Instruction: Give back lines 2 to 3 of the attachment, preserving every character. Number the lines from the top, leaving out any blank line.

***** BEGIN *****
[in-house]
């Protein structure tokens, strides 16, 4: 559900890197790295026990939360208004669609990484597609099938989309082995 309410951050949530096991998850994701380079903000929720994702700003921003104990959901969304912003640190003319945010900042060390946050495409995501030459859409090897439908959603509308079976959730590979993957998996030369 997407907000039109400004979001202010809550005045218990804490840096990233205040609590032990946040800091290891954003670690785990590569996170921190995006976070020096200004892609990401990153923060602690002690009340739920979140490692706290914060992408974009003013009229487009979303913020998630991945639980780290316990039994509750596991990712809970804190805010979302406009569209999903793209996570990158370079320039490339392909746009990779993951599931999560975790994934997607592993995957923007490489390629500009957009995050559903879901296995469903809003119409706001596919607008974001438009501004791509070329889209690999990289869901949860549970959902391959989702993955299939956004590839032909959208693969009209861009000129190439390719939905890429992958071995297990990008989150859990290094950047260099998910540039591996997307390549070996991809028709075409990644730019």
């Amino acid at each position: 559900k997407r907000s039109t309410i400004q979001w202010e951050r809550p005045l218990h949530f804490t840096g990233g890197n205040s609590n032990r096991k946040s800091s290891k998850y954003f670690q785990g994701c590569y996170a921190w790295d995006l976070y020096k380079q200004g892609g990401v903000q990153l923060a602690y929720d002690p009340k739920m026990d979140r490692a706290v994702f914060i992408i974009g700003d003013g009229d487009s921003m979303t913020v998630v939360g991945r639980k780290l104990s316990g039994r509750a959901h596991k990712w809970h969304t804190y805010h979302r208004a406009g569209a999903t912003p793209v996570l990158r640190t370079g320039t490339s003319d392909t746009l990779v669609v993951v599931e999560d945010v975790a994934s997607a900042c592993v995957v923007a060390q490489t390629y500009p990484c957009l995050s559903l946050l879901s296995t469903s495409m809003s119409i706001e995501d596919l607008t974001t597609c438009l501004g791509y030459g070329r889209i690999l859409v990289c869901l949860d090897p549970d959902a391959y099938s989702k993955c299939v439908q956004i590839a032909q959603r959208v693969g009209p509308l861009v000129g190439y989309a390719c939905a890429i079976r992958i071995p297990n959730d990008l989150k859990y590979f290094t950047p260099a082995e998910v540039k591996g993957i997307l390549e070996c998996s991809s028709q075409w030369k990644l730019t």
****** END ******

């Protein structure tokens, strides 16, 4: 559900890197790295026990939360208004669609990484597609099938989309082995 309410951050949530096991998850994701380079903000929720994702700003921003104990959901969304912003640190003319945010900042060390946050495409995501030459859409090897439908959603509308079976959730590979993957998996030369 997407907000039109400004979001202010809550005045218990804490840096990233205040609590032990946040800091290891954003670690785990590569996170921190995006976070020096200004892609990401990153923060602690002690009340739920979140490692706290914060992408974009003013009229487009979303913020998630991945639980780290316990039994509750596991990712809970804190805010979302406009569209999903793209996570990158370079320039490339392909746009990779993951599931999560975790994934997607592993995957923007490489390629500009957009995050559903879901296995469903809003119409706001596919607008974001438009501004791509070329889209690999990289869901949860549970959902391959989702993955299939956004590839032909959208693969009209861009000129190439390719939905890429992958071995297990990008989150859990290094950047260099998910540039591996997307390549070996991809028709075409990644730019």
């Amino acid at each position: 559900k997407r907000s039109t309410i400004q979001w202010e951050r809550p005045l218990h949530f804490t840096g990233g890197n205040s609590n032990r096991k946040s800091s290891k998850y954003f670690q785990g994701c590569y996170a921190w790295d995006l976070y020096k380079q200004g892609g990401v903000q990153l923060a602690y929720d002690p009340k739920m026990d979140r490692a706290v994702f914060i992408i974009g700003d003013g009229d487009s921003m979303t913020v998630v939360g991945r639980k780290l104990s316990g039994r509750a959901h596991k990712w809970h969304t804190y805010h979302r208004a406009g569209a999903t912003p793209v996570l990158r640190t370079g320039t490339s003319d392909t746009l990779v669609v993951v599931e999560d945010v975790a994934s997607a900042c592993v995957v923007a060390q490489t390629y500009p990484c957009l995050s559903l946050l879901s296995t469903s495409m809003s119409i706001e995501d596919l607008t974001t597609c438009l501004g791509y030459g070329r889209i690999l859409v990289c869901l949860d090897p549970d959902a391959y099938s989702k993955c299939v439908q956004i590839a032909q959603r959208v693969g009209p509308l861009v000129g190439y989309a390719c939905a890429i079976r992958i071995p297990n959730d990008l989150k859990y590979f290094t950047p260099a082995e998910v540039k591996g993957i997307l390549e070996c998996s991809s028709q075409w030369k990644l730019t």